The Rev. Michael Phillips of the Trinity Episcopal Church in Saugerties wants to recreate a steeple stripped from the church structure in 1970. The schematics for the project will be provided by structural engineer Bill Scribner, a Saugerties native, and his team at Kaaterskill Associates. It remains to be seen how the congregation will afford the actual structure.
Built in 1831 in a neo-classical style by the Barclay family, the church has been a longstanding part of the local landscape. At some point within her period of influence in the parish, Catherine Barclay campaigned for a church steeple, which gradually tipped over to the west until its removal in 1970. With clues left by old photographs of the site and remnants of the steeple left in the current standing building, Scribner will attempt to place what went wrong with the original structure to create something both beautiful and long-lasting.
“The old steeple that was up there started to lean. You can actually see a piece of it to the west, it has quite a lean to it,” said Scribner. “The front end was well supported, but the back was not. I need to come up with a method to either fix what was there or [build] something that the roof structure can hold. [I’ll] start by documenting what’s there, taking accurate dimensions on timber framing, dimension[ing] everything and analyz[ing] it. What can we do with what we have to work with there to make this work?”
Last fall, church member town councilman Paul Andreassen climbed into the base to conduct a condition survey. Although the foundation for the steeple is damaged and there are bees’ nests in the bell tower, he found that a lighter-weight structure could be supported. He reached out to Scribner, who has engineered several public-works project pro bono in the recent past, including a similar spire replication project of Saugerties’ Katsbaan Reformed Church and additions to the Center for Spectrum Services.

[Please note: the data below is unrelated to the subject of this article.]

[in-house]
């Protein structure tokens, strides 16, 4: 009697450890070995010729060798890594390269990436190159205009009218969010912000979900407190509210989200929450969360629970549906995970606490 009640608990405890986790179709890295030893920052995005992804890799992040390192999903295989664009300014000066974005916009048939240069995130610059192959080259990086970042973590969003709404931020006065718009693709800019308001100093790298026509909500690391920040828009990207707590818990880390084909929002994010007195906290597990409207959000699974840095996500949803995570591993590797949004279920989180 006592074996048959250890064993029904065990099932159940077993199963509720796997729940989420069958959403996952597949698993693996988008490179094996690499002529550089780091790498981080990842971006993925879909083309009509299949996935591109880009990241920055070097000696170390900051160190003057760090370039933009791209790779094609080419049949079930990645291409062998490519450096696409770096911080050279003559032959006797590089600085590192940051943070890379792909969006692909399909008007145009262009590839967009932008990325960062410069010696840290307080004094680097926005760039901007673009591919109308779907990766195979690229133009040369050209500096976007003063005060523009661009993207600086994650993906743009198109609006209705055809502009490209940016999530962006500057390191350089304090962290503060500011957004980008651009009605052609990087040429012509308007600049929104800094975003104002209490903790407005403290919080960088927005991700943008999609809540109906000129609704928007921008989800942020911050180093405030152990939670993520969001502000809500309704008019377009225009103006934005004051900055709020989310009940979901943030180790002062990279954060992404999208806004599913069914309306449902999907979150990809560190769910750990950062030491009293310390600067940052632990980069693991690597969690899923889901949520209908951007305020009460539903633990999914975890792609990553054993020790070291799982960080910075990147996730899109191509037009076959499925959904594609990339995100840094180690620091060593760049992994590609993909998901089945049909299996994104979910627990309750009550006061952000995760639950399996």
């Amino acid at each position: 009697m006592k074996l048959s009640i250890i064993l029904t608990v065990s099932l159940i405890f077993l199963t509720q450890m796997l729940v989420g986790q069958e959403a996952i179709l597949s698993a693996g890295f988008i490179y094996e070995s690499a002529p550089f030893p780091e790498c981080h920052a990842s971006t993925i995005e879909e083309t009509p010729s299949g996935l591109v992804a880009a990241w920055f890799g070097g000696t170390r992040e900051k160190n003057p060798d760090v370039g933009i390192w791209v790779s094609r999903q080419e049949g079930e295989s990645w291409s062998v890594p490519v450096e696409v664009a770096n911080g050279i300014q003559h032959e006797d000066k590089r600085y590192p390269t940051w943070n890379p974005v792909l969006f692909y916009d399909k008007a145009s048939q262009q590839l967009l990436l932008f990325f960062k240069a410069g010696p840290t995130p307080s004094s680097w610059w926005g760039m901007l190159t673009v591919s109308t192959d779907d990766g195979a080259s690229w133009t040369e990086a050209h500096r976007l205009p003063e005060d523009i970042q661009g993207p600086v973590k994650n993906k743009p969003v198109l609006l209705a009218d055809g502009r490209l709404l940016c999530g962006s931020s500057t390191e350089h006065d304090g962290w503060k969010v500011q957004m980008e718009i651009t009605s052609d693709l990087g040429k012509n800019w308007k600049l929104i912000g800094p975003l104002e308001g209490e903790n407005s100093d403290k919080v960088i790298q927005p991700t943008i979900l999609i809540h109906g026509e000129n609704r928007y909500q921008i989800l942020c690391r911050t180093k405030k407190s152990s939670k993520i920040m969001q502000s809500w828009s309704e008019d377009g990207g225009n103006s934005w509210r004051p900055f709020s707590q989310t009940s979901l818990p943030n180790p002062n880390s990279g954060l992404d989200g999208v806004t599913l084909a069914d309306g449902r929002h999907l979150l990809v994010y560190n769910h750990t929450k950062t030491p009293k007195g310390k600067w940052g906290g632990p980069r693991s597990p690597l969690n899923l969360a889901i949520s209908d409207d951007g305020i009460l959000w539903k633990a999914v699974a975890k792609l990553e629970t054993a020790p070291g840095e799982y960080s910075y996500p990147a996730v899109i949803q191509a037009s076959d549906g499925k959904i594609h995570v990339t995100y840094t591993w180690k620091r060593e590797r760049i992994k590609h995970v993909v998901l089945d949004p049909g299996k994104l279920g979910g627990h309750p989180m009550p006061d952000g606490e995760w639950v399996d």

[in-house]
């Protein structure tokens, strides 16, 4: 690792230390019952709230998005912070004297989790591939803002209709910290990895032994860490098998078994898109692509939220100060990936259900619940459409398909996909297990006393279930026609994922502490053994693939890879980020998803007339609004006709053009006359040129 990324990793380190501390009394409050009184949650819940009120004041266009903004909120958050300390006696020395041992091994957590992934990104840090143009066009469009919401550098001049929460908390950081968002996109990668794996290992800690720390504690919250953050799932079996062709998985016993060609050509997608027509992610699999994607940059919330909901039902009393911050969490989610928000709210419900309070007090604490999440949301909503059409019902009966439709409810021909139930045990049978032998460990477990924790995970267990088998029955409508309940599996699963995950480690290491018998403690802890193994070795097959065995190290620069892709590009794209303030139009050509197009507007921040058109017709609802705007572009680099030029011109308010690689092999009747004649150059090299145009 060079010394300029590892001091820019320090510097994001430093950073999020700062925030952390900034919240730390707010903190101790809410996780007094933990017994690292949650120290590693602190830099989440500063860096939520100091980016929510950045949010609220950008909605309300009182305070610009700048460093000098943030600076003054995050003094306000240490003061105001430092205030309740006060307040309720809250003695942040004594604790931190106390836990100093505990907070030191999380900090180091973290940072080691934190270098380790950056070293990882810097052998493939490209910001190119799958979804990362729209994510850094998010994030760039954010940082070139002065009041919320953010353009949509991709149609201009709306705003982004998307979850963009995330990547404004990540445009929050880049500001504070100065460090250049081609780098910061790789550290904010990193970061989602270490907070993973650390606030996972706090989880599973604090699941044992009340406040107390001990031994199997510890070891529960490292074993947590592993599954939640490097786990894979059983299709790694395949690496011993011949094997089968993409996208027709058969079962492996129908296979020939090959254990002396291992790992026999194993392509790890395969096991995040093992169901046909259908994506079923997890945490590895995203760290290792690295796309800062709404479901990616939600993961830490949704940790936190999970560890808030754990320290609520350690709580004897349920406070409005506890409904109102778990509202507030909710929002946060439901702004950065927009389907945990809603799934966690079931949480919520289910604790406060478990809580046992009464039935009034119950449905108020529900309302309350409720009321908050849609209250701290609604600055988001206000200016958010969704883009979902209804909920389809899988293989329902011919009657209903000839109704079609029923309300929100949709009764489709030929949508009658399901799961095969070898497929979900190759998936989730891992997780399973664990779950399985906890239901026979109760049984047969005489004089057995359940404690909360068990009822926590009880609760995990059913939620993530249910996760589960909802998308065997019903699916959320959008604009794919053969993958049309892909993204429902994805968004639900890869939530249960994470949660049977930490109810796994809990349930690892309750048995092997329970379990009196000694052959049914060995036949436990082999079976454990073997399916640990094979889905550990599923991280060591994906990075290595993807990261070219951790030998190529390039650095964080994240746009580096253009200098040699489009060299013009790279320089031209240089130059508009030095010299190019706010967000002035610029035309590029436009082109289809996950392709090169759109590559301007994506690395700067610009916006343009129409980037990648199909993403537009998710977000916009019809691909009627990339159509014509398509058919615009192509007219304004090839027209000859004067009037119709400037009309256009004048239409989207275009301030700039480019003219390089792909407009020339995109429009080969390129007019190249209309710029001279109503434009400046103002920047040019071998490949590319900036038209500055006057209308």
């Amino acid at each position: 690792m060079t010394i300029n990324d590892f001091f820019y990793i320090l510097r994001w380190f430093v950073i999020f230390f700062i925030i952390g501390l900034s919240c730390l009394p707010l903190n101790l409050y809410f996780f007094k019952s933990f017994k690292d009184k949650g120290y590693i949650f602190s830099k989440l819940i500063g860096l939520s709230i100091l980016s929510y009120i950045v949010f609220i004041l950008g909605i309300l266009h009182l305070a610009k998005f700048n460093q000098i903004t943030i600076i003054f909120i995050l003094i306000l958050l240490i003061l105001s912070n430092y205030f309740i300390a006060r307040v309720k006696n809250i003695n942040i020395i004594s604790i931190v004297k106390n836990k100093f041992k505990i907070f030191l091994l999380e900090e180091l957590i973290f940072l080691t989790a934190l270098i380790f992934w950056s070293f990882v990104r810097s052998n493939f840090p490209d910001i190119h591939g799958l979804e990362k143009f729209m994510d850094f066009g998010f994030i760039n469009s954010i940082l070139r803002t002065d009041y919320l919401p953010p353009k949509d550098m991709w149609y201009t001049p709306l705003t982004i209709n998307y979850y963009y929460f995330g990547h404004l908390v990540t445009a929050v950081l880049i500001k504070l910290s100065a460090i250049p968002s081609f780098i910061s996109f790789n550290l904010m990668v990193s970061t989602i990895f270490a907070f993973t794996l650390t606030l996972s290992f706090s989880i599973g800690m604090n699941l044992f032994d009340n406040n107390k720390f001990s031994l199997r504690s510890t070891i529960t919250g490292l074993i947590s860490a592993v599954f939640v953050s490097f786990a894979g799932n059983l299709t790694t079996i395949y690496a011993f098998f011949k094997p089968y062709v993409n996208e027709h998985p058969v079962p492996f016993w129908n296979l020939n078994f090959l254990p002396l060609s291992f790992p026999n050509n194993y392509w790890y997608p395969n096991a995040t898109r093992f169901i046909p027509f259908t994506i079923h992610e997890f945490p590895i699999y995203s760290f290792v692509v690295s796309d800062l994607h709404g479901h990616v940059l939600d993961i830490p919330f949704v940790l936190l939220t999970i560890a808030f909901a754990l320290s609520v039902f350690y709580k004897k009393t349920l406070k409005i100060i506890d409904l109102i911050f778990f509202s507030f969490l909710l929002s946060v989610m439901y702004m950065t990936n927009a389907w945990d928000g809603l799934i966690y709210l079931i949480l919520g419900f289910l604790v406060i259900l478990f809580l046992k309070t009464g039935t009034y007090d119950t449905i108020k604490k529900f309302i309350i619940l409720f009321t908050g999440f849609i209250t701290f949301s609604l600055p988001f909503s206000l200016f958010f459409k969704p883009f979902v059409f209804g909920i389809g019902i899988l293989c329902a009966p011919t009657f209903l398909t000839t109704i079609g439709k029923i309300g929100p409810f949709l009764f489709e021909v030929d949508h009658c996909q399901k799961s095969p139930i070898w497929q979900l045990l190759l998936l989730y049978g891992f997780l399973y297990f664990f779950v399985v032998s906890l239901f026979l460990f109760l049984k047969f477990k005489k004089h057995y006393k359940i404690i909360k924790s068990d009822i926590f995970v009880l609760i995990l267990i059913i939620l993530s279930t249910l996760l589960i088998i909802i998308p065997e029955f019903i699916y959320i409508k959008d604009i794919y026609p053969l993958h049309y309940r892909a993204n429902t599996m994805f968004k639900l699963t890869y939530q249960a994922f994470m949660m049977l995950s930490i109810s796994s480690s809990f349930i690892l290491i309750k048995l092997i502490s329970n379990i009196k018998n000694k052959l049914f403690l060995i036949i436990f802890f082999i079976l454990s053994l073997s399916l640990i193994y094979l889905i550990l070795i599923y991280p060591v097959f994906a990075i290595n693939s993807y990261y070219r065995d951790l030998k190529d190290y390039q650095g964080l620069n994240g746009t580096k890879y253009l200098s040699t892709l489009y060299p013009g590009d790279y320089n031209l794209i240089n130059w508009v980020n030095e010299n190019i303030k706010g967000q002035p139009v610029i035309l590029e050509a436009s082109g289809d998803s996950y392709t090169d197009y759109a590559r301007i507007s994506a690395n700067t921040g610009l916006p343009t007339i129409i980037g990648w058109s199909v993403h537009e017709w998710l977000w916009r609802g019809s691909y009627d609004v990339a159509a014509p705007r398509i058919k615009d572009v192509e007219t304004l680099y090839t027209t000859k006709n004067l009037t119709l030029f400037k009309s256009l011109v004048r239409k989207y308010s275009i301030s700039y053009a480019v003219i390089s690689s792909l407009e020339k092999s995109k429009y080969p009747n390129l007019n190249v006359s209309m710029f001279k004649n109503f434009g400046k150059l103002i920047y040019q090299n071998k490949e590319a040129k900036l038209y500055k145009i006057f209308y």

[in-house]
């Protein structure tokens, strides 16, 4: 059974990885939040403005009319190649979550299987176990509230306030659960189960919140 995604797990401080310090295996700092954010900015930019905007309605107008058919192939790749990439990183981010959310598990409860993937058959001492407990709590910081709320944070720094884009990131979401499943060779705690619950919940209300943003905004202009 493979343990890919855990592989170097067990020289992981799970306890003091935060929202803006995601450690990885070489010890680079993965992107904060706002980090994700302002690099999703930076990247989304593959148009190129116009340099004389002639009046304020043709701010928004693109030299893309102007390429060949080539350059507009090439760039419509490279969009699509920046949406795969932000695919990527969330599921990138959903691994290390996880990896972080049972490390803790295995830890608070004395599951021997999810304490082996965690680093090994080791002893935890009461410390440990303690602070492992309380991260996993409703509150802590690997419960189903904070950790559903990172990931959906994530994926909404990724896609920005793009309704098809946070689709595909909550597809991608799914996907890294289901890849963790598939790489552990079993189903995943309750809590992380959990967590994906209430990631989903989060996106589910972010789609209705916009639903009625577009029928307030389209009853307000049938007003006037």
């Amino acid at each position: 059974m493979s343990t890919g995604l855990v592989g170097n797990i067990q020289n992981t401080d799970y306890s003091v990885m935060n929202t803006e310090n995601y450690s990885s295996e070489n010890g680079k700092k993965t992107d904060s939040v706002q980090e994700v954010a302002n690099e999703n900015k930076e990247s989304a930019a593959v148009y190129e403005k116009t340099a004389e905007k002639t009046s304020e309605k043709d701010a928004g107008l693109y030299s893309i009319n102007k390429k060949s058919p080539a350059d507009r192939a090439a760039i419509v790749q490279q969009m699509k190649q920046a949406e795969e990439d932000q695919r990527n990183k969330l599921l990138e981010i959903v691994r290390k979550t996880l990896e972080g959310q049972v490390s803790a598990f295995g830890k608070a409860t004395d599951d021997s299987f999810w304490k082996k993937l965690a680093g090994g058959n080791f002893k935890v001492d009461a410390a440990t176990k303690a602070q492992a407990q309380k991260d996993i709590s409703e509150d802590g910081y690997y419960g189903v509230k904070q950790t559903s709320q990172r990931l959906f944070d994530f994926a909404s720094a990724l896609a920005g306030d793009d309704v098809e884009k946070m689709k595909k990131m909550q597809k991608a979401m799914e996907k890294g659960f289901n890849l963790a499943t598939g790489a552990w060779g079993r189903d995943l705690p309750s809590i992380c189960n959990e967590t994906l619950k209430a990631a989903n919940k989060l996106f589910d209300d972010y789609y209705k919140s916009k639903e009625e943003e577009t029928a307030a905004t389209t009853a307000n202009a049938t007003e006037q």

“Because of our location we feel we have a responsibility to welcome visitors to Saugerties,” said Phillips. “As people round the bend at the Knights of Columbus, we want them look ahead and see an attractive, lovely and picturesque church that will set the tone for the entire village. To that end, in the past few years Trinity has completely resurfaced its exterior walls, refinished the front doors to their original wood design, repaved half of its asphalt drive, and added new landscaping with more to come. One of the final steps in this project is replacing the historical steeple.”
According to Phillips, efforts are being made to raise money for the erection of the spire once the plans are ready.
“Obviously, we can’t do this for all projects, but everyone once in a while a project comes through … that benefit[s] our community,” said Scribner. “We like to do what we can do to contribute.”